Chico punk diva Shelby Smith is an ultra-beautician by day, screaming Saint by night
Power and wealth need slaves.
That’s what the letters mean behind one of Chico’s most talented and best-known punk bands, PAWNS, fronted by vocal wildcat Shelby Smith, a.k.a. Saint Anne. Smith’s aggressive vocal style falls firmly in a tradition of melodic punk female singers like Eve Libertine of Crass and Exene Cervenka of Southern California favorites X.
“Growing up, I took jazz voice lessons and still try to incorporate that into my singing,” Smith tells me from inside the hip confines of her day job, the Ultra Beautician beauty salon, a colorful business resembling a John Waters film set. “My stage name, Saint Anne, is like a play on some Catholic saint of children or something and Satan—whatever, I just thought it sounded cool.”
Lounging on the store’s fabulous, ‘60s-style rounded sofas, watched over by a masochist-looking Ken doll in a decorated bird cage, Smith and I are discussing notions of punk in the current age of global consumerism and 15-second fads.
“Punk is pretty well digested into the mainstream,” notes Smith. “It’s become this stylish trend now … like finding studded belts at Mervyn’s. One time, on tour in Corvallis, we saw a guy on the road with blue hair and thought he might help us, but he was just some dumbass on a cell phone who looked disapprovingly at us—you just never know.”
Her main goal with making punk music, Smith explains, has always been to be true to herself and address the issues she can affect in her own life.
“Just trying to be a free-thinking individual and not blindly follow the pack is a big part of it,” she says. “I recently went back to college as a 27-year old freshman to re-educate myself and get a keener sense of history. … [Classes] will probably help out with the lyrical material too.”
The band, which includes Smith’s husband Sean (a.k.a. Ray Dehated) on guitar, originally began in the early ‘90s with some high school friends in the bedroom community of Aptos outside Santa Cruz. Heavily influenced by classic ‘80s punk from the likes of Crass and the Dead Kennedys, the group played fast-paced, politically oriented songs attacking common punk targets like commercialism and cultural conformity, while maintaining a satirical edge in their expressive live performances.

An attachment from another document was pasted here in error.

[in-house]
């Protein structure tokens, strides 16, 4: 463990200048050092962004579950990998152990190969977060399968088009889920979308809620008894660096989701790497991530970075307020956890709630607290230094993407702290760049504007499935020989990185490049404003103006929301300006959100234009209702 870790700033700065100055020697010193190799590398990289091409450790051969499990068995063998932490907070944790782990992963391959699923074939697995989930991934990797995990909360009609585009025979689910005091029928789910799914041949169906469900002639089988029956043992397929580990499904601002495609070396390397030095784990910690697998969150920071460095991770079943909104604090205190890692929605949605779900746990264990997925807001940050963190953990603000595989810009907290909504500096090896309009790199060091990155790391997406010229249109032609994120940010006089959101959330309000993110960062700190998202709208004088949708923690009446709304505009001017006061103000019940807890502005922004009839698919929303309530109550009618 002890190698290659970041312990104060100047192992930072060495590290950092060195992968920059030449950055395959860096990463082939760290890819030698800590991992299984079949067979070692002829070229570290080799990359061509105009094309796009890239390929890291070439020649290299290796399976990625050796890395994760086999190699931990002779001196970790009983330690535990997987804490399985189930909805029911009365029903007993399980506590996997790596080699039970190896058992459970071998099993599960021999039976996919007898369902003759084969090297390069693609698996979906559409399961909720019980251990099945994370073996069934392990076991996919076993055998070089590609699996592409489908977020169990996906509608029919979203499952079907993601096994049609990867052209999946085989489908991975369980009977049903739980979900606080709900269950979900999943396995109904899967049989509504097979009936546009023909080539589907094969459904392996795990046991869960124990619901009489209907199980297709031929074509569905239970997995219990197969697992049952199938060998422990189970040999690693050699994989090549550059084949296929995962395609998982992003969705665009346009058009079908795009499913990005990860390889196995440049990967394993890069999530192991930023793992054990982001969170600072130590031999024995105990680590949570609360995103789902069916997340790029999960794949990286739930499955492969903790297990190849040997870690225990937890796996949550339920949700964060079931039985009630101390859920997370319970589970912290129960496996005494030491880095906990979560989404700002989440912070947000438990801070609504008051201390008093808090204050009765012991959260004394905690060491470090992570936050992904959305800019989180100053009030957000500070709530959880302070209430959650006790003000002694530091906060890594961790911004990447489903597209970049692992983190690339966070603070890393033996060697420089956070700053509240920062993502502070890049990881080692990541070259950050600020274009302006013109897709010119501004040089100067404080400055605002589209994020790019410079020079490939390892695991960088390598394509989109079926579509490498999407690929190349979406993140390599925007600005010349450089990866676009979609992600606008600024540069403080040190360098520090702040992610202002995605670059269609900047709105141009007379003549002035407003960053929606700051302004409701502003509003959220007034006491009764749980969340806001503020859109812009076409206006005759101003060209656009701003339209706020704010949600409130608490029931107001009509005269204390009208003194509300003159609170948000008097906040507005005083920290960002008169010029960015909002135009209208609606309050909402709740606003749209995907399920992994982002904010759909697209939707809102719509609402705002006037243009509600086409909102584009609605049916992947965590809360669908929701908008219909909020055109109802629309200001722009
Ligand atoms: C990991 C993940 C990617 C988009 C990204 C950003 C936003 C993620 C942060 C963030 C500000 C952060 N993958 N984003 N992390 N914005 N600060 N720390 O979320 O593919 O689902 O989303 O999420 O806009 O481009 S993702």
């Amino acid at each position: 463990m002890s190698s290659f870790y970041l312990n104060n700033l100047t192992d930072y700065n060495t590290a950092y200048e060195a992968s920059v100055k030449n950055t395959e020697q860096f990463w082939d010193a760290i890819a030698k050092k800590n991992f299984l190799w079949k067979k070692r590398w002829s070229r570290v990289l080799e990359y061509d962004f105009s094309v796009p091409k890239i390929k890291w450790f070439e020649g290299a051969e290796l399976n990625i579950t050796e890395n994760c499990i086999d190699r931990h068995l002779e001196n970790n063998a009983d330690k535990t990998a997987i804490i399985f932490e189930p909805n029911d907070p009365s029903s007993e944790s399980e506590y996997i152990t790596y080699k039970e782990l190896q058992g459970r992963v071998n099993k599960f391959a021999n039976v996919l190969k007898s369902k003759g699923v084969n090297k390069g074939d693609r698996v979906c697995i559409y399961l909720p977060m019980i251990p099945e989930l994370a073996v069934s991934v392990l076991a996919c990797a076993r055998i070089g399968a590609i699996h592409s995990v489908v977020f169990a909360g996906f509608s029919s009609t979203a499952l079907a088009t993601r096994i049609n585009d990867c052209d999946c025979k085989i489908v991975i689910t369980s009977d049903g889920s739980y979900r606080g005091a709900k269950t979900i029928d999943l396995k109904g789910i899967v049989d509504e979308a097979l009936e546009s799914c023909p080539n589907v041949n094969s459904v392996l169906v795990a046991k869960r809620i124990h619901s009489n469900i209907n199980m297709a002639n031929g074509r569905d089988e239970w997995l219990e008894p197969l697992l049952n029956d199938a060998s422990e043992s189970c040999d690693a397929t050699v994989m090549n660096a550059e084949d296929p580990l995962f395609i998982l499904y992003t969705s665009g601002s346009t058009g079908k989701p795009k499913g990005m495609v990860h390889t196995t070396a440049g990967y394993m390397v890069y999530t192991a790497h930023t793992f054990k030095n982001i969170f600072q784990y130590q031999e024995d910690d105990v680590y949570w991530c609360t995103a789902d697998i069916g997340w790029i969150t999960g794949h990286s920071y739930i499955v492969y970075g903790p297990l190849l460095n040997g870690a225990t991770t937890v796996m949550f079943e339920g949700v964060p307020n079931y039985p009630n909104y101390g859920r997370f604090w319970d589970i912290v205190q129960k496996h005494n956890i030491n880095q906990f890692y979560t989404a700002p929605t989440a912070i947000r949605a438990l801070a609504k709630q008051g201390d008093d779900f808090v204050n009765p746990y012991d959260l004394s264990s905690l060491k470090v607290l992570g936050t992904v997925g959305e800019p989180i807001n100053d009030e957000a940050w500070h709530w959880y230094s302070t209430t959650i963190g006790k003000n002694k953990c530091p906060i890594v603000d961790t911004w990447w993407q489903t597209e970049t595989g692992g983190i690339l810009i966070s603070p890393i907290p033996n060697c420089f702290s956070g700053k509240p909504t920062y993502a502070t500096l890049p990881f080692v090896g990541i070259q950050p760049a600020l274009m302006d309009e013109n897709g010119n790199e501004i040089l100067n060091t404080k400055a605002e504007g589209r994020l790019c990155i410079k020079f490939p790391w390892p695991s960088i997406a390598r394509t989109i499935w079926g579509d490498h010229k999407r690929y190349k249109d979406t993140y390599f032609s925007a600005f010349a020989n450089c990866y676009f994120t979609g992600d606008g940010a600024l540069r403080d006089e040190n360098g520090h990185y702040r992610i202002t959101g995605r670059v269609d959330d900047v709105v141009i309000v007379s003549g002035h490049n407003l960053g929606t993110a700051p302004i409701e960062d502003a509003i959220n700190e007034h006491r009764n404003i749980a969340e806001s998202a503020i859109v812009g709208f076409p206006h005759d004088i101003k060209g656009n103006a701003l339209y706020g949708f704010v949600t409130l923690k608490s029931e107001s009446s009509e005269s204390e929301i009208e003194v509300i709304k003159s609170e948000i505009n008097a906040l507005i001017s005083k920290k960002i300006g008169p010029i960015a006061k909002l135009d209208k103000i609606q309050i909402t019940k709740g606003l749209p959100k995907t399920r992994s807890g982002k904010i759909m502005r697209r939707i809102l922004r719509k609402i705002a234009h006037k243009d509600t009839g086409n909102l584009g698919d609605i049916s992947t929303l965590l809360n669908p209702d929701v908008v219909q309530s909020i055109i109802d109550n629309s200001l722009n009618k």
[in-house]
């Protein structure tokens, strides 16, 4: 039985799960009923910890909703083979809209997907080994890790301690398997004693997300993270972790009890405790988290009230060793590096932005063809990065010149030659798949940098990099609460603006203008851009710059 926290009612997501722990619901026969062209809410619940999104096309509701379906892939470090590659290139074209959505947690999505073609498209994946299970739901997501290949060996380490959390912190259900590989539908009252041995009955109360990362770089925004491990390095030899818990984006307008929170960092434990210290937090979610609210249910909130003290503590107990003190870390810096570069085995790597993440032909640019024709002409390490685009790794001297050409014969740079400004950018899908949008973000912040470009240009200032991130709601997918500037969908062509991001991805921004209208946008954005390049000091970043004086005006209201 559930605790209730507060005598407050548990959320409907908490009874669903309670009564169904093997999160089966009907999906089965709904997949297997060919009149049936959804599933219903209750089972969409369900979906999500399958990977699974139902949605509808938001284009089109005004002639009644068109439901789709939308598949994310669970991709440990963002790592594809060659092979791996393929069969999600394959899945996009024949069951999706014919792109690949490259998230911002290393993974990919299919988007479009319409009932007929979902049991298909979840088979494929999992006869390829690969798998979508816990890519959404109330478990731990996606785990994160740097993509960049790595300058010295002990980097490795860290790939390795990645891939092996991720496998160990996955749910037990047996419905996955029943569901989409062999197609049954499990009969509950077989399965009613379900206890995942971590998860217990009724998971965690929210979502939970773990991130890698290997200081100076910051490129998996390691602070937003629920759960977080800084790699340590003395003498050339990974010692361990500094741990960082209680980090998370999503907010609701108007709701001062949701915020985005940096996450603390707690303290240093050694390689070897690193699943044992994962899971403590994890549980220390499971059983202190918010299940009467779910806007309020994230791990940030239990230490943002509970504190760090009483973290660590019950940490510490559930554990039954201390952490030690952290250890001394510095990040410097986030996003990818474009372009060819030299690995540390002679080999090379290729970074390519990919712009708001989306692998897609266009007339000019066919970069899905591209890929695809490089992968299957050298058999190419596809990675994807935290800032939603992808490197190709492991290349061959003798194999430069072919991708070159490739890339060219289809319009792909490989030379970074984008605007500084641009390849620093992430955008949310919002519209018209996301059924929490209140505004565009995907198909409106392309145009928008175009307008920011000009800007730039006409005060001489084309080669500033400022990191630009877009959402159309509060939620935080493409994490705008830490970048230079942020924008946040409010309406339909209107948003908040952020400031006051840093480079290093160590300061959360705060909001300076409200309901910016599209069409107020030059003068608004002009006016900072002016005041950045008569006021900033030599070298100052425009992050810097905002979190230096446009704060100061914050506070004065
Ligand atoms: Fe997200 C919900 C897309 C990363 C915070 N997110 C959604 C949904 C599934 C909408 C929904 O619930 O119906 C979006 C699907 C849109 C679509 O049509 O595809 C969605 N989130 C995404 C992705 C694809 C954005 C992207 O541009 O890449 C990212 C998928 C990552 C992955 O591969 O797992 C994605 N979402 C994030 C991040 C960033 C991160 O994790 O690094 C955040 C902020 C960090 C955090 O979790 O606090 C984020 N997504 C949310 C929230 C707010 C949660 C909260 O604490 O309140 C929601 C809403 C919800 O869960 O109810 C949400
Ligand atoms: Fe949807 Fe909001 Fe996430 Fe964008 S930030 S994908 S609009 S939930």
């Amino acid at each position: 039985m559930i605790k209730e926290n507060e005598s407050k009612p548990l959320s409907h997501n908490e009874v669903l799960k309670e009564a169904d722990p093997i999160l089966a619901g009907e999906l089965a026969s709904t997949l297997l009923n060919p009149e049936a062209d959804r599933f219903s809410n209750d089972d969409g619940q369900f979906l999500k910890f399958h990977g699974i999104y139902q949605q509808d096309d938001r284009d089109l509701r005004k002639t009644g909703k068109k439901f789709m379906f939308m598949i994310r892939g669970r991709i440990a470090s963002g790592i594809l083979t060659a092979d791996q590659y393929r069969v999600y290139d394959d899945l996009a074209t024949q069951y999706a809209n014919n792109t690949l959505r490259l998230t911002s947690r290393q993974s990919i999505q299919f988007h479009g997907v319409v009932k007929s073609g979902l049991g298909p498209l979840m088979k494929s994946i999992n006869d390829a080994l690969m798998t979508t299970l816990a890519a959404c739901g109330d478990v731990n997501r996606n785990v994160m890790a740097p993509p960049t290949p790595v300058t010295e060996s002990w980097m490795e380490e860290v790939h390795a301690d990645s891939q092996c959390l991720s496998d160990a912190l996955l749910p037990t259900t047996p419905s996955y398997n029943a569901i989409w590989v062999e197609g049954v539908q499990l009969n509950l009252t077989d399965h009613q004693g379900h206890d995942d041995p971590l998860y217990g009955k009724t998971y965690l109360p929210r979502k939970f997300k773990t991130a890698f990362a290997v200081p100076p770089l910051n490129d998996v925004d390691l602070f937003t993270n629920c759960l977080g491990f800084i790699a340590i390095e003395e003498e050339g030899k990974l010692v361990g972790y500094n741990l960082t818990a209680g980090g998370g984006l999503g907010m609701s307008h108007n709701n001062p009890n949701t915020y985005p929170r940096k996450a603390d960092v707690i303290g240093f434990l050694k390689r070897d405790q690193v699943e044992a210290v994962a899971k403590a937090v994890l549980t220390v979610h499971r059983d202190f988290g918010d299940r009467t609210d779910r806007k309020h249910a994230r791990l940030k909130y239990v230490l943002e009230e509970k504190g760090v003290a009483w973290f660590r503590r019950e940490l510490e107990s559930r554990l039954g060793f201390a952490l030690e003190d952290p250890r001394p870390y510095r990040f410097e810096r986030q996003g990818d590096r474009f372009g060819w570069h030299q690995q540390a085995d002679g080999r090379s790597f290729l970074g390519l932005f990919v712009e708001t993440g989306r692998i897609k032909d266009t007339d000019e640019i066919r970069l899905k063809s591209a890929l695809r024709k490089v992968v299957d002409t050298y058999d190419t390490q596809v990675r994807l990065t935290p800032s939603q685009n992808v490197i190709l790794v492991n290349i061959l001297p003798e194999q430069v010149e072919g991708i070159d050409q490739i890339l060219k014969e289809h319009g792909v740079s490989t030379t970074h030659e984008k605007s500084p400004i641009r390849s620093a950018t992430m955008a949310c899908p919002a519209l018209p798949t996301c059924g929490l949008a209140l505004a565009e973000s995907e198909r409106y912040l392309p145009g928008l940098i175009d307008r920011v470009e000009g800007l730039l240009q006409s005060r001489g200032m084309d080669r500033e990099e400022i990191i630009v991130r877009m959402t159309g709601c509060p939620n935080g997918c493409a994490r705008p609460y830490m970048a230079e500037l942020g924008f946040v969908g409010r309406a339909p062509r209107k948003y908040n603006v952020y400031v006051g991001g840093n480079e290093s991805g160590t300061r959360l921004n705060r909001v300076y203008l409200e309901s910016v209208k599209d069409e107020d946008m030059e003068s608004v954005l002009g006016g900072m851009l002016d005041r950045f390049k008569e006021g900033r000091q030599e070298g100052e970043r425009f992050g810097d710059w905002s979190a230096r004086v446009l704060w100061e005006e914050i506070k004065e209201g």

Moving to Chico in the late ‘90s, PAWNS was quickly recognized as a potent new group capable of bringing the house down performing abrasive songs like “Human Economy” and “United We Fall.” Fans began turning up in droves to see them play venues like the Main Event (now Mr. Lucky).
Smith views the local punk scene as similar to Santa Cruz’s because it is musically fragmented and so many groups are “zip code bands"—having no ambitions to play outside their own area. Always a proponent of taking the show on the road, PAWNS founded its own private, local rehearsal studio known as the DIYRG (do-it-yourself rock garage), which became a sort of unifying force in the local punk community—giving friends a place to practice, meet visiting bands and exchange contact information for future gigs. Although it was not meant as a venue, word spread and some major shows went off before the band was forced to pull on the reins.
“Now only the people that should know about it do,” Smith says.
She explains that PAWNS chooses to tour a lot because band members like to meet new people as well as sightsee around the country.
“Traveling is a great way to broaden your experience while doing something you love,” she says. “Although it is sad how every town has the same staples when you pull in: the Wal-Marts, the Targets, the McDonald’s, etc.”
With the release of the upcoming album, Rabble on the Move, the group plans to conduct a brief West Coast tour around the holidays in its new Ford van—hopefully saving enough money for an extensive East Coast summer tour to follow. However, PAWNS prefers to save its explosive local performances for special occasions, so fans should be on the lookout for an album release party in the coming months.
“Actually, all our shows are pretty spectacular," Smith says, flashing a dangerous smile.